Some U.S. investors in Telecom Italia SpA said this week that they would like to see Olivetti SpA make a bigger, more cash-heavy bid for the company.
The investors' reaction to the $57.3 billion bid may influence Olivetti's advisory group: Chase Manhattan Corp., Donaldson Lufkin & Jenrette, Lehman Brothers, and Mediobanca. Those firms are responsible for financing Olivetti's takeover move.
Investor reluctance suggests that even if the bankers line up financing by Friday's deadline, they may have to either increase the size of what would be a record $22.5 billion bank loan, or restructure the deal, bankers say.
One New York-based fund manager, who asked not to be named, said the Olivetti bid was short on cash. Stockholders would receive bonds and stock in the new company, along with a cash payment of 10 euros, or about $9, a share.
"There's no way Olivetti is going to win with 10 euros," the manager said. "I think Telecom Italia's strategy is 'let's do enough to make sure that 10 bid doesn't win.'"
A Chicago-based manager of a global fund with more than a $1 million stake in Telecom Italia said he found the Olivetti bid "tempting." He added that many investors had become nervous that the bid might be successful.
The manager also said he was disappointed with the stock, bond, and cash mix, but he would not say if he would support the current offer. Still, he said, the takeover battle is having a positive effect on Telecom Italia.
"We think Telecom Italia's management needs this," the manager said. "We feel a lot more value can be created in the company."
Bankers directly involved in raising the financing either declined to comment Wednesday or did not return phone calls. But bankers familiar with merger and acquisition finance said Olivetti's current offer is almost certainly not its final one. "With a deal of this magnitude everything is subject to change," said John E. Urban, a managing director for loan syndications at Goldman, Sachs & Co.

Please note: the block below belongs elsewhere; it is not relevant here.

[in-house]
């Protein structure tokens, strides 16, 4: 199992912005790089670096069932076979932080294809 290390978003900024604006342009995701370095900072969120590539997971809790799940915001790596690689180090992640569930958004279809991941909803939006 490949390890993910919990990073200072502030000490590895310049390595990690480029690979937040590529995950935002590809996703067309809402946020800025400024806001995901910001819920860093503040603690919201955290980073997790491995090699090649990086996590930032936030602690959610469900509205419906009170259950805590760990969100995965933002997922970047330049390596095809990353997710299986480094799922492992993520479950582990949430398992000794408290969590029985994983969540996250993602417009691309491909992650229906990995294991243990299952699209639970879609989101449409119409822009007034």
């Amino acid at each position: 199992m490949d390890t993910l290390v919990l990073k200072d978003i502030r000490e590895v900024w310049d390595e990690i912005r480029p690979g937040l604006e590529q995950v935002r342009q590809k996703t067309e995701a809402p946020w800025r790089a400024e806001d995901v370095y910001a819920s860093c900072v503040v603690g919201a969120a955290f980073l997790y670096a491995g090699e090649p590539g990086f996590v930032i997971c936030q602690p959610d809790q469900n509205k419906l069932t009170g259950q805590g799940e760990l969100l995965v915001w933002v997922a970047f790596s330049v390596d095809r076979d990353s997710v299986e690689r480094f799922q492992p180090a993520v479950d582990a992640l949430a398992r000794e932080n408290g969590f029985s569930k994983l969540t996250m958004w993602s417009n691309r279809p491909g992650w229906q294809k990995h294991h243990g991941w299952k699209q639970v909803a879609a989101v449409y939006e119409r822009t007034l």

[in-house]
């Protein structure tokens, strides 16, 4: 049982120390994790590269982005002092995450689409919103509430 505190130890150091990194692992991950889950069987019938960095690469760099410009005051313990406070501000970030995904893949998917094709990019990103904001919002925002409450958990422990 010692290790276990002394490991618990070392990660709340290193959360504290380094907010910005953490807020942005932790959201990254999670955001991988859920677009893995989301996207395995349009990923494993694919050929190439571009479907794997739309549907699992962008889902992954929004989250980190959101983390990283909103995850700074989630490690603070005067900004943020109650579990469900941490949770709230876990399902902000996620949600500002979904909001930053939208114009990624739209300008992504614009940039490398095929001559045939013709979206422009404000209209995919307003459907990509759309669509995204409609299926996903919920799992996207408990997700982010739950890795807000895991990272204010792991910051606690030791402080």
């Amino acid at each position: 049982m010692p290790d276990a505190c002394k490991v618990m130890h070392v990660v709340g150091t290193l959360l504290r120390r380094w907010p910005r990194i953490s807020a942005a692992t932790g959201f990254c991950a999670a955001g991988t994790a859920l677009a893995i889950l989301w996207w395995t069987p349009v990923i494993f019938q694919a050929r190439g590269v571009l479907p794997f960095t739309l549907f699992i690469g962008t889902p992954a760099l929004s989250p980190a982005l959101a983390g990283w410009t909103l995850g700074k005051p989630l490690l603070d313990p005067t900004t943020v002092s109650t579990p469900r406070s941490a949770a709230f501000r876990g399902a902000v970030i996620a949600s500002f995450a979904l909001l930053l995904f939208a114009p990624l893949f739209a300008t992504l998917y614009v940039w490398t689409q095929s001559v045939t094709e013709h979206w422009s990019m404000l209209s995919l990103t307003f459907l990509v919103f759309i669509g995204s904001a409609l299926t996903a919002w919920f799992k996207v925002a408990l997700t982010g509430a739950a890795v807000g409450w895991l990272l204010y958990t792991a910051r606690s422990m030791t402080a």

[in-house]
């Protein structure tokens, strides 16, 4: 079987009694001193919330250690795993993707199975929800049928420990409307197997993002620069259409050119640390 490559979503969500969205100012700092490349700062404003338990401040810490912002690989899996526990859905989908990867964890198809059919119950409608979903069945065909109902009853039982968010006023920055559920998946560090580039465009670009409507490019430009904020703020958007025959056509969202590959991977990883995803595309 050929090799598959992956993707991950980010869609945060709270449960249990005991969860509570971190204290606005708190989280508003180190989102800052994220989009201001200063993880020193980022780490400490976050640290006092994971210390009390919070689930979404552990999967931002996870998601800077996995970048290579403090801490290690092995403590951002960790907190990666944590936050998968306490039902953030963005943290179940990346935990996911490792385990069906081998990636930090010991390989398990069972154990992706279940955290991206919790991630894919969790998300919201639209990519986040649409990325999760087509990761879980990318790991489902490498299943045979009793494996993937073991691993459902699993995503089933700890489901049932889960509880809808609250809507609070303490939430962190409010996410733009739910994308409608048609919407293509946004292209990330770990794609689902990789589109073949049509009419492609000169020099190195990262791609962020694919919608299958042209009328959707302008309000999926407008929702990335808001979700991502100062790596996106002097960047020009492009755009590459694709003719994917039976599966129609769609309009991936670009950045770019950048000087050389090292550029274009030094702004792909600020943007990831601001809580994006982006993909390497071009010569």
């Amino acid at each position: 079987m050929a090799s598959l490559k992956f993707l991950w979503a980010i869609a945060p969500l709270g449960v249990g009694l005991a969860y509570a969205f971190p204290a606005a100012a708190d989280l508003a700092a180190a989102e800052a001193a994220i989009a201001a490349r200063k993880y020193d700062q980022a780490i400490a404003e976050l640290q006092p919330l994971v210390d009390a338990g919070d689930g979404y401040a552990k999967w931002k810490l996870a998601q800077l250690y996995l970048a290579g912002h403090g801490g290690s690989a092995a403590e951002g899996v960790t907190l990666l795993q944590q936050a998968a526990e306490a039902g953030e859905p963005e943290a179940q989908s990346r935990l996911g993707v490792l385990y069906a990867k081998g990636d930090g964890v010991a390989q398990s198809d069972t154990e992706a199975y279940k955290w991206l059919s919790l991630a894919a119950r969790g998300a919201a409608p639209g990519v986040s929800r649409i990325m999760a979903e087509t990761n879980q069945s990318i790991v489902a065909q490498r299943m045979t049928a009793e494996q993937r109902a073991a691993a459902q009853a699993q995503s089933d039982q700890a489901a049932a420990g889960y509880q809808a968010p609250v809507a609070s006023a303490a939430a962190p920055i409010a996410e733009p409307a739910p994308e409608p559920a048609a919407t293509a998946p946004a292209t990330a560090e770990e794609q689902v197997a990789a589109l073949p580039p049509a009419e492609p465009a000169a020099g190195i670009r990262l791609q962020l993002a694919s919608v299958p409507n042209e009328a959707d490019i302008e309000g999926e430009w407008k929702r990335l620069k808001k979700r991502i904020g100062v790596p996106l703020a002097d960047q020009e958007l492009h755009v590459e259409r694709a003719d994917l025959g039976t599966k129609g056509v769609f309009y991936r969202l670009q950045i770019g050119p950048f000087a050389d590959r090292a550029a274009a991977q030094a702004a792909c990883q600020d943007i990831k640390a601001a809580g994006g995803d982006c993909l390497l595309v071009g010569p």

A banker familiar with the financing added that the uncertainty surrounding the hostile takeover was not unlike a "jump ball," meaning its terms, including pricing, structure, and commitments are still evolving.
"There's nothing close to anything concrete," the banker said.
In a meeting Tuesday, investors said Olivetti chairman Antonio Tesone told them the loan would be oversubscribed, suggesting that its total might be increased.
Meanwhile, executives from both Olivetti and Telecom Italia continue to gauge investor support. Top executives from both sides met with Telecom Italia investors at separate meetings in London on Tuesday.
At those meetings, Telecom Italia executives said they had reduced the amount of the loan it was seeking to fend off Olivetti to about $5 billion. Advisers for Telecom Italia-Credit Suisse First Boston, Istituto Mobiliare Italiano, J.P. Morgan & Co., and Lazard Brothers & Co.-had been seeking as much as $19 billion.
A source close to the finance team said Telecom Italia may still seek as much as $20 billion in funding, but expects to raise the extra money, if needed, through other sources.
On Wednesday, Telecom Italia also announced it would call a shareholders meeting April 9 in Rome. There investors will vote to support current management or the Olivetti plan.